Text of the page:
Cindy Sherman: Working Girland Girls' Night OutKudos to the Contemporary: Rather than simply play host to a great touring photography show (Girls' Night Out), the museum has paired that exhibition with a selection of Cindy Sherman's works. Not the (now overly familiar) Untitled Film Stills, and not her more recent self-portraits-with-prostheses, but some very early works — photobooth things and cut-out images and portraits that retain a weak but recognizable link to her later work. Setting the video and photography of the next generation of "girls" against the backdrop of the most influential female photographer of the twentieth century gently poses questions without making overbearing genealogical claims. After a tour of Sherman's material, the work in Girls' Night Out(by Sarah Jones, Daniela Rossell, Shirana Shahbazi, Katy Grannan, Kelly Nipper, Salla Tykkä, Dorit Cypis, Elina Brotherus, Reneke Dijkstra and Eija Liisa Ahtila) takes on added dimensions of meaning — and pleasure. Through December 31 at the Contemporary Art Museum St. Louis, 3750 Washington Boulevard; 314-535-4660. Hours: 10 a.m.-5 p.m. Tue.-Sat. (open till 8 p.m. Thu.), 11 a.m.-4 p.m. Sun.

Katy Stone/Jeanine Coupe Ryding/Avery Danziger The Atrium Gallery has relocated from Clayton to Elliot Smith's former space in the Central West End, but this inaugural exhibition indicates that it will remain true to form, featuring slick, unchallenging art with commercial appeal. Seattle-based Stone works with acrylic paint on transparent Dura-Lar cutouts, creating wall hangings that look pretty in the gallery's big front window (and that would fit nicely with Target's home-décor line). Ryding's wood-block prints employ layers of imagery but lack emotional depth. "Water Babies," Danziger's series of large, color-saturated photographs, explores the overlooked aesthetic of super-soft art porn, featuring naked sisters frolicking at night in a swimming pool; it could use more art, more porn, or both. Through November 27 at Atrium Gallery, 4729 McPherson Avenue; 314-367-1076. Hours: 10 a.m.-6 p.m. Tue.-Sat., noon-4 p.m. Sun.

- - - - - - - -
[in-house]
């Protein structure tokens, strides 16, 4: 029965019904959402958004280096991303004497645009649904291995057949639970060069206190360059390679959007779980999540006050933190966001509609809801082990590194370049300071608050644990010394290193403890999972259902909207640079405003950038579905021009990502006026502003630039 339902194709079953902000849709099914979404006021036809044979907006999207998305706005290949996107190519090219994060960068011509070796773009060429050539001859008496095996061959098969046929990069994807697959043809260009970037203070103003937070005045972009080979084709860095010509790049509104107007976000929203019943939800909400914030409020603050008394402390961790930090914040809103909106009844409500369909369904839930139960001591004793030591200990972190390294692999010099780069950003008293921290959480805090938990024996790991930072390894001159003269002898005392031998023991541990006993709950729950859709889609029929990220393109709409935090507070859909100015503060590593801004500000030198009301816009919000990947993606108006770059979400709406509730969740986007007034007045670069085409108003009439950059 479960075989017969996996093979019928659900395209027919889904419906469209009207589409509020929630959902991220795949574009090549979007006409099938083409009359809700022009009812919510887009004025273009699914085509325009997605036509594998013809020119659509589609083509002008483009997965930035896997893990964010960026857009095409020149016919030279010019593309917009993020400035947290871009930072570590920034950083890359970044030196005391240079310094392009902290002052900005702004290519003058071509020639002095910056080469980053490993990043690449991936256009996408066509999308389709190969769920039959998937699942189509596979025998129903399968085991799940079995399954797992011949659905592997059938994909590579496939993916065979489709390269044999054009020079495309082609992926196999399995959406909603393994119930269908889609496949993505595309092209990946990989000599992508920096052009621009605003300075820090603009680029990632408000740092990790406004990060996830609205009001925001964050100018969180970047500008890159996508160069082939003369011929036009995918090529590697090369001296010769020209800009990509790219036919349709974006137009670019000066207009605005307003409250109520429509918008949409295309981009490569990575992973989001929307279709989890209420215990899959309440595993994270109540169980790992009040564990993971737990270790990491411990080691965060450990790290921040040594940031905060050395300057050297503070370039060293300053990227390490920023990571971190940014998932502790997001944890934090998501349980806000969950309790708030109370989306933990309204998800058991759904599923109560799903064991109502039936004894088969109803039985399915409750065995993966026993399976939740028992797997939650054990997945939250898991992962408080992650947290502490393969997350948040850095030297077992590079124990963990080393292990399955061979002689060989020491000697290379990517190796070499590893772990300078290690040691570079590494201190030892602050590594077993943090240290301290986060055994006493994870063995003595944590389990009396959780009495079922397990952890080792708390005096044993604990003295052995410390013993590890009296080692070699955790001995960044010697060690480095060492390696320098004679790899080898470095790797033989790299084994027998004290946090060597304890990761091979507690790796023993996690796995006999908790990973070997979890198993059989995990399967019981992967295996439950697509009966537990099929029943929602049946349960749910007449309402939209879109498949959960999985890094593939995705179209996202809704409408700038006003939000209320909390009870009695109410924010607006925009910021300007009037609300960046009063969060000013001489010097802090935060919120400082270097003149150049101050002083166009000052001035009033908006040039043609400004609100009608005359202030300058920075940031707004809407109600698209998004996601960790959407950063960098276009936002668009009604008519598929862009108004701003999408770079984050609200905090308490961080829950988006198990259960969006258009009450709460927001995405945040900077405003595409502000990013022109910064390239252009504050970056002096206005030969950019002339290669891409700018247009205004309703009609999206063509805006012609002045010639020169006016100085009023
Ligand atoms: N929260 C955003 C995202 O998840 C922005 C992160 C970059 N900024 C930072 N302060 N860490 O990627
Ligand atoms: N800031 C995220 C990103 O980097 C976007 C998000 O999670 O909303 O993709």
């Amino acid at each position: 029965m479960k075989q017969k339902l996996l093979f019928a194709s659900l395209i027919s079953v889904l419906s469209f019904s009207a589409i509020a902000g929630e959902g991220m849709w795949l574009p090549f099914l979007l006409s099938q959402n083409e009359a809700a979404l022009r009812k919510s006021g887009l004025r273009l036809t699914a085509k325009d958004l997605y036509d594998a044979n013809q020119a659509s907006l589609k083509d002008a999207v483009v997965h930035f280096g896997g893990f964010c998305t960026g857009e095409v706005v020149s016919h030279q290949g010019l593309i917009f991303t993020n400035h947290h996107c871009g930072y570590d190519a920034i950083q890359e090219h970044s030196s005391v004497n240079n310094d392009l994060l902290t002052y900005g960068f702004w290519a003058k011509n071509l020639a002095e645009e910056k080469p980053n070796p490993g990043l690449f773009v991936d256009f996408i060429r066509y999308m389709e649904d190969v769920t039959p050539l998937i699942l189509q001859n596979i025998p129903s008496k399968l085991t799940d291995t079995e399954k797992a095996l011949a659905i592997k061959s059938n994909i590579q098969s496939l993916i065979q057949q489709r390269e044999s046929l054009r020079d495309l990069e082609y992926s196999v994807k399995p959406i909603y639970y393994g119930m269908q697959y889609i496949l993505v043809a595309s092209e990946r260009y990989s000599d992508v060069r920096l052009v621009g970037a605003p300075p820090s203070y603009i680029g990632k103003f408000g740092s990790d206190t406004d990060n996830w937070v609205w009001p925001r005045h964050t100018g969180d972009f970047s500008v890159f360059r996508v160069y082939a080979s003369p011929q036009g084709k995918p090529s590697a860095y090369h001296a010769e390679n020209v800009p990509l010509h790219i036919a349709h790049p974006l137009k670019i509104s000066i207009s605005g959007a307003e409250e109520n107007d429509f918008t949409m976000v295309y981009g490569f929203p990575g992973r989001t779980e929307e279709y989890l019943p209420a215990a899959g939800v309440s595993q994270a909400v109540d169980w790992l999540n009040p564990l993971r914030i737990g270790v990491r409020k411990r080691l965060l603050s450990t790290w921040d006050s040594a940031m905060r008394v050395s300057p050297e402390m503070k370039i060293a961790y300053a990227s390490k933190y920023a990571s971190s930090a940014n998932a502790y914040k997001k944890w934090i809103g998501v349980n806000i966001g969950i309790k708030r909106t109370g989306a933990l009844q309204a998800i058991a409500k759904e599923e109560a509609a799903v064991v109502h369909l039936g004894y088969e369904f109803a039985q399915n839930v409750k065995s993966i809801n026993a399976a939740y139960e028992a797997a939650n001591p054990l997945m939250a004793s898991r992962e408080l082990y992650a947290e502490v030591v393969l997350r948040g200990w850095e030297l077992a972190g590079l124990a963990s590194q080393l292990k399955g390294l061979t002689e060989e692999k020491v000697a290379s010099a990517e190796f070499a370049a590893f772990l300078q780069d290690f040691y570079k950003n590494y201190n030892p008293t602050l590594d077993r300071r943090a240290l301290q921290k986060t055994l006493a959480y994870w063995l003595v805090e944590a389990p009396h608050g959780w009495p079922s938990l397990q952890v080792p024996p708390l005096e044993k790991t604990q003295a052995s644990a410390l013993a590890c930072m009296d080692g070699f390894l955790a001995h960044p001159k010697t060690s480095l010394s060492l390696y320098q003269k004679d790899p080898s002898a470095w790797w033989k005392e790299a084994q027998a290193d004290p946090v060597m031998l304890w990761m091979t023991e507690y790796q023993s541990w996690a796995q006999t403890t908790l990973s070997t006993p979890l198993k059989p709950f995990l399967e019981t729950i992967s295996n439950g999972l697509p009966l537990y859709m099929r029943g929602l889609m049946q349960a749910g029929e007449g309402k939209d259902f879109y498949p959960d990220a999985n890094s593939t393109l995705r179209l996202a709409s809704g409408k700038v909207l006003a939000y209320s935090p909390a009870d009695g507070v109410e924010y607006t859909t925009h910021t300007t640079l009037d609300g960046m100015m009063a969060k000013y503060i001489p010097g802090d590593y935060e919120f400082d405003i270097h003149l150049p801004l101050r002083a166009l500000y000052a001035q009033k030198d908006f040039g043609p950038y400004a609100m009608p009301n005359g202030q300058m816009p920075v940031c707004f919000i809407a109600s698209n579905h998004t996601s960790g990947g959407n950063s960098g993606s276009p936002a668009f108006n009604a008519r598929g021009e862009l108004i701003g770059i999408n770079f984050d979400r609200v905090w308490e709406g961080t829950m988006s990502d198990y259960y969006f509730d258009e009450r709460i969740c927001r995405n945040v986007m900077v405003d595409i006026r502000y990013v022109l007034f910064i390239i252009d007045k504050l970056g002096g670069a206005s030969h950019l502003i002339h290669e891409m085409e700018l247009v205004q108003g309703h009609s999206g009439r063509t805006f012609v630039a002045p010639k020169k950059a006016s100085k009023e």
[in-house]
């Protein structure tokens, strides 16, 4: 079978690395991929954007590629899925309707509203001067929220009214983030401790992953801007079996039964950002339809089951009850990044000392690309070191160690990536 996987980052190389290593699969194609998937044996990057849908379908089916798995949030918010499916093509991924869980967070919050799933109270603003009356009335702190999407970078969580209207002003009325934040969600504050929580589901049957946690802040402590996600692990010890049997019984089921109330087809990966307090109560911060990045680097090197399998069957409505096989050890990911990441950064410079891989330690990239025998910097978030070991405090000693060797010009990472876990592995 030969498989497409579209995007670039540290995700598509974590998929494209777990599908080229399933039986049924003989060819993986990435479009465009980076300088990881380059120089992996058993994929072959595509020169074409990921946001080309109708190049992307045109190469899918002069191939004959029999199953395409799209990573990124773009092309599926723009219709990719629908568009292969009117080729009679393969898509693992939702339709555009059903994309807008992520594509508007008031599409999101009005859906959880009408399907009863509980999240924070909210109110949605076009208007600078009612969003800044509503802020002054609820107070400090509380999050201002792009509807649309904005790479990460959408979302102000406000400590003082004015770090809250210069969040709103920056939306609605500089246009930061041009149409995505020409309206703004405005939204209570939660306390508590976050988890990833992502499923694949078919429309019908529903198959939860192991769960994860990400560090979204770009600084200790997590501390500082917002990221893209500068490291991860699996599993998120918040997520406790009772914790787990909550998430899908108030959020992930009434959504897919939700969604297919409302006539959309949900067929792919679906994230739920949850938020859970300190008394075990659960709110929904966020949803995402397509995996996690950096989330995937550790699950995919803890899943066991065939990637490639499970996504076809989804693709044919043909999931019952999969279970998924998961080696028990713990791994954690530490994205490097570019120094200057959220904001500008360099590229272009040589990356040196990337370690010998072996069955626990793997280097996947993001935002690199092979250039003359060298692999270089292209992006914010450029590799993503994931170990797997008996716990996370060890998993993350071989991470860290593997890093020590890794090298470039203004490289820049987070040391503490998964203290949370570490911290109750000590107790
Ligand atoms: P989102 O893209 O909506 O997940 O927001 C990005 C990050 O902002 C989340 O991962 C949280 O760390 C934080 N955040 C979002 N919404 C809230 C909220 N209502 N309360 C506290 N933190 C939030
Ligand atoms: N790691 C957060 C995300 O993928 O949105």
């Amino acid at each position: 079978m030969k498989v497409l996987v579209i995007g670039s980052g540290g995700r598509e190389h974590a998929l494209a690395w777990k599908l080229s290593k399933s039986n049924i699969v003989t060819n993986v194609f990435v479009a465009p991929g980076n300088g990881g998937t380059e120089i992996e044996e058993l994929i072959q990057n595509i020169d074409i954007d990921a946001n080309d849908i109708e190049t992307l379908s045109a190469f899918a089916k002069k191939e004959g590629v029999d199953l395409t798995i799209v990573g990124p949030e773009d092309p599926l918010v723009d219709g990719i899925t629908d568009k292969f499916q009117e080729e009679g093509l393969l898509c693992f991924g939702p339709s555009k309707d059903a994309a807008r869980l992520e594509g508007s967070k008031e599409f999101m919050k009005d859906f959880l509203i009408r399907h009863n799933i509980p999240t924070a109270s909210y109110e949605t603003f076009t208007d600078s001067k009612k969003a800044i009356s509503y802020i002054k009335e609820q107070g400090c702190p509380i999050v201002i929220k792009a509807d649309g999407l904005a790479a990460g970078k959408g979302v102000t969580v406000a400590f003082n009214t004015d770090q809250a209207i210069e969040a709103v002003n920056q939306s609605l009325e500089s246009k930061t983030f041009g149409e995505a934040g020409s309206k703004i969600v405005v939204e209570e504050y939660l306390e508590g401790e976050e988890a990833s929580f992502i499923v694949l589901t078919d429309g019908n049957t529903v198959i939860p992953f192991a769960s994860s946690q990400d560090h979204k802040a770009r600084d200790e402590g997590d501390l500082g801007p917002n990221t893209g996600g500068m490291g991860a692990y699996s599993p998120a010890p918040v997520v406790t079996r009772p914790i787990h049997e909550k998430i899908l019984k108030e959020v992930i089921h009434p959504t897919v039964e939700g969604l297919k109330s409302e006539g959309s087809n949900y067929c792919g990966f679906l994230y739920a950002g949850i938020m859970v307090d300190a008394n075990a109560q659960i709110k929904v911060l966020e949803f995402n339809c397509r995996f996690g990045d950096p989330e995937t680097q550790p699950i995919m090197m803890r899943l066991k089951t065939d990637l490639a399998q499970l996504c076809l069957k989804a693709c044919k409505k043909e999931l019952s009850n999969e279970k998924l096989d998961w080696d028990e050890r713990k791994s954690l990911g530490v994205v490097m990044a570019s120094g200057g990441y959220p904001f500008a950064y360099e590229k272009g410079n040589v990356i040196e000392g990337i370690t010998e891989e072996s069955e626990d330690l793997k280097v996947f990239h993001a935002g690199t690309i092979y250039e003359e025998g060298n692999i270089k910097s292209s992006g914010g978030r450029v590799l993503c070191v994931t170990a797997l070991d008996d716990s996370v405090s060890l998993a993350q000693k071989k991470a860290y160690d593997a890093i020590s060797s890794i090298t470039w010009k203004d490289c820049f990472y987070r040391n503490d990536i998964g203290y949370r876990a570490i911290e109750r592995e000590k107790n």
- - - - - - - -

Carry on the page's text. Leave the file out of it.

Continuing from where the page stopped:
Kimiko Yoshida: Birth of a Geisha Juxtaposed against the Contemporary's Cindy Sherman show (see above), this exhibition poses some interesting questions. Yoshida's large, laminated C-print bride self-portraits obviously align themselves with the Japanese tradition of ritual dressing of the geisha and the bride. At the same time, it's hard to imagine these photographs would ever have been made without Sherman's precedent. Her role-playing self-portraiture has so profoundly imprinted itself upon contemporary photographic practice, it's tempting to read most of the genre in terms of its relation to Sherman's work. Yet Yoshida's works have plenty to distinguish them: Each of these sixteen images glows in its own saturated color, and her stunning bridal props range from Pokémon masks to feather headdresses to white afro wigs. Yoshida offers herself up as a free-floating cultural signifier — one part of her rooted in the controlled Japanese geisha aesthetic, another exploring cultural practices in Africa, Asia, Brazil and the U.S. And where Sherman's recent works are willfully repulsive, Yoshida's are lovely, if quite strange. Also on view is a video projection piece, Birth of a Geisha. Through November 26 at Ellen Curlee Gallery, 1308A Washington Avenue; 314-241-1209. Hours: 11 a.m.-6 p.m. Tue.-Sat.
Ivy Cooper